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Thursday, October 20, 2011

Random Thoughts

I haven't thought much about a new blog posting for the last couple of weeks as things have been busy on both the work and home fronts.  Aim has been working many late nights as her job requires her to work several special events during the year.  The children are enjoying school and soon will be taking their first field trips to the pumpkin patch.

During the last few weeks there has been an expansion to the Occupy Wall Street (OWS) movement which began last month in Lower Manhattan. Now there are Occupy movements found in many, many cities both in the USA and around the globe.   I read an article recently which compared the occupiers to those individuals living in the 1930's Hoovervilles.  I think this is off the mark.  The OWS people today are composed of mostly young individuals.  The depression era Hoovervilles had a cross section of Americans living there. 

The OWS movement has provoked me to ask two important questions.  Why did this movement start now?  Also, who is providing the money to support their efforts? 

For the first question, I find it interesting that President Obama today commented on the "frustrations that the American people feel" when describing the protest that Occupy Wall Street represents.  Next year, we will be close to the end of Obama's re-election campaign.  The occupy movement mobilizes his left base and can only be a benefit to the President.  Also, the movement has been very vauge in regards to its wishes and leadership.  They are positioned on the opposite side of the Tea Party which is firmly to the right.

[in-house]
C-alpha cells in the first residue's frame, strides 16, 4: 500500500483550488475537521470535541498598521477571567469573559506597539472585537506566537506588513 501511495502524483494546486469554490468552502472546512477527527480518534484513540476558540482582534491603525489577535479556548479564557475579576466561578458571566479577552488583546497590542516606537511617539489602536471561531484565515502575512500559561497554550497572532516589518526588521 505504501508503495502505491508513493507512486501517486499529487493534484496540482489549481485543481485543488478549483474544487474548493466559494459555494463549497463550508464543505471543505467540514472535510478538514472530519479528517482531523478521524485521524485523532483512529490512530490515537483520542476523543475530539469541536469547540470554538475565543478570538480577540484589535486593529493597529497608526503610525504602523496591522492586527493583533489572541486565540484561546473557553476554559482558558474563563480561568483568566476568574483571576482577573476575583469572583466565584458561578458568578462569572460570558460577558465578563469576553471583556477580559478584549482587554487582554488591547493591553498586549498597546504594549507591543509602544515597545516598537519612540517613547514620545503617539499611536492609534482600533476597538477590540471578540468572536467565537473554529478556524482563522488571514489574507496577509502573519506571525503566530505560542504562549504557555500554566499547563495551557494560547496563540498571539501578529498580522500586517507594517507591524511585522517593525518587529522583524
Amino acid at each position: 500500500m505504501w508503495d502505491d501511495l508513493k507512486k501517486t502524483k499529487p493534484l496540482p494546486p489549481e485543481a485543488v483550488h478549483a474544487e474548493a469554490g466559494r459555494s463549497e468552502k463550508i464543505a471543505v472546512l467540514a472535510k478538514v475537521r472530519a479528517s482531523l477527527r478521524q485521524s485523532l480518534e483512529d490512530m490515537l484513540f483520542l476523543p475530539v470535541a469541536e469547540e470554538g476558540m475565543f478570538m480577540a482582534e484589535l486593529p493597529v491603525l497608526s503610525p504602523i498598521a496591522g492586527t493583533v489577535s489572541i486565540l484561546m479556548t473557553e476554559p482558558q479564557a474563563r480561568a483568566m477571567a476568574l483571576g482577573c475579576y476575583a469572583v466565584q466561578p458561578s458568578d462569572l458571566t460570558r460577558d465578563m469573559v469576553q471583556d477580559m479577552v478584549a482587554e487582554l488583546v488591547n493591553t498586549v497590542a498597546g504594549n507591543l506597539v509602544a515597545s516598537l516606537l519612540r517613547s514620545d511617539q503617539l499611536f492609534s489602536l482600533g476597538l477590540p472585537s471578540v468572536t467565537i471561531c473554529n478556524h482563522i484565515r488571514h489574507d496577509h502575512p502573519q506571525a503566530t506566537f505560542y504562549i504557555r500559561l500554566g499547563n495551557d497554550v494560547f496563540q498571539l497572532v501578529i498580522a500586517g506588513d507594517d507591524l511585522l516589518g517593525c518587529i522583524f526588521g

Obama: "Occupy Wall Street" reflects "broad-based frustration"

The Occupy movement reminds me of the anti-war groups and MoveOn.org, which was financed by George Soros.  Soros was also a big backer of President Obama.  How this will play out is anyone's guess.  My take on it is somewhat supportive of it but at the same time a bit skeptical.  Yes it's important to point out the fact that a small proportion of the population has amassed a great deal of wealth, it doesn't provide concrete ideas and the creative thinking needed to get our economy back in gear.  Unemployment is still too high, homeowners have seen their property values fall and the US consumer is saddled with a great deal of debt.  Until these economic problems are addressed, I feel our economy will continue to sputter.

This week saw another debate with the Republican party candidates who seek to defeat President Obama.  I didn't see it until it was over and CNN presented at least 10 talking heads discussing the proceedings.  I enjoyed the comments made by comedian Patton Oswalt on Twitter they were hilarious.  So far, its a pretty uninspiring with this cast of characters looking to oppose the President.

Finally, I wanted to comment on the death of Apple's Steve Jobs.  He had quite an eye for style and he was a superb marketer.  I remember a friend from elementary school who had an Apple IIe in 1984.  Even then that computer was something special.  When the Macintosh computers were introduced they were revolutionary and today they have kept up their prestige.  Also, the Ipod/Ipad/Iphone are "game changers" and are attached to many people as though it was an appendage.  Remember Apple's cool 1984 SuperBowl commerical, an instant classic.


Thanks Steve.

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